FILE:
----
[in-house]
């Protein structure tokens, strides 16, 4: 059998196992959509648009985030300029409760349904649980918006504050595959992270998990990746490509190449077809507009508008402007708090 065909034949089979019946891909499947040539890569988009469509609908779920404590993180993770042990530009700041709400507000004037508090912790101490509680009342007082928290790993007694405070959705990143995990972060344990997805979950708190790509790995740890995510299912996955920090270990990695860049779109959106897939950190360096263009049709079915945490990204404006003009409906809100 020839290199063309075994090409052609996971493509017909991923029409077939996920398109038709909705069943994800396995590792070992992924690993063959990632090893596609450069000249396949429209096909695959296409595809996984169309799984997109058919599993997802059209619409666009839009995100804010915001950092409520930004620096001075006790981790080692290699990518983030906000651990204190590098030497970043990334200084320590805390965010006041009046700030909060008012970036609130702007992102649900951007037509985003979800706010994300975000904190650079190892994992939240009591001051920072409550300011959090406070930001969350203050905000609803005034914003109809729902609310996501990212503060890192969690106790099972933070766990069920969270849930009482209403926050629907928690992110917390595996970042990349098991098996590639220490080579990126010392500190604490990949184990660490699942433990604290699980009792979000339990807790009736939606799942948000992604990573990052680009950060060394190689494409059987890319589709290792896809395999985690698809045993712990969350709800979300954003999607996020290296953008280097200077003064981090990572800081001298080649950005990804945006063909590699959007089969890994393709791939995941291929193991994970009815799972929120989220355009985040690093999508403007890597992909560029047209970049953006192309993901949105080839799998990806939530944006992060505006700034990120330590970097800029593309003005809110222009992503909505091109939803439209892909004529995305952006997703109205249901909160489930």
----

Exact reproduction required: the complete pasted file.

[in-house]
């Protein structure tokens, strides 16, 4: 059998196992959509648009985030300029409760349904649980918006504050595959992270998990990746490509190449077809507009508008402007708090 065909034949089979019946891909499947040539890569988009469509609908779920404590993180993770042990530009700041709400507000004037508090912790101490509680009342007082928290790993007694405070959705990143995990972060344990997805979950708190790509790995740890995510299912996955920090270990990695860049779109959106897939950190360096263009049709079915945490990204404006003009409906809100 020839290199063309075994090409052609996971493509017909991923029409077939996920398109038709909705069943994800396995590792070992992924690993063959990632090893596609450069000249396949429209096909695959296409595809996984169309799984997109058919599993997802059209619409666009839009995100804010915001950092409520930004620096001075006790981790080692290699990518983030906000651990204190590098030497970043990334200084320590805390965010006041009046700030909060008012970036609130702007992102649900951007037509985003979800706010994300975000904190650079190892994992939240009591001051920072409550300011959090406070930001969350203050905000609803005034914003109809729902609310996501990212503060890192969690106790099972933070766990069920969270849930009482209403926050629907928690992110917390595996970042990349098991098996590639220490080579990126010392500190604490990949184990660490699942433990604290699980009792979000339990807790009736939606799942948000992604990573990052680009950060060394190689494409059987890319589709290792896809395999985690698809045993712990969350709800979300954003999607996020290296953008280097200077003064981090990572800081001298080649950005990804945006063909590699959007089969890994393709791939995941291929193991994970009815799972929120989220355009985040690093999508403007890597992909560029047209970049953006192309993901949105080839799998990806939530944006992060505006700034990120330590970097800029593309003005809110222009992503909505091109939803439209892909004529995305952006997703109205249901909160489930």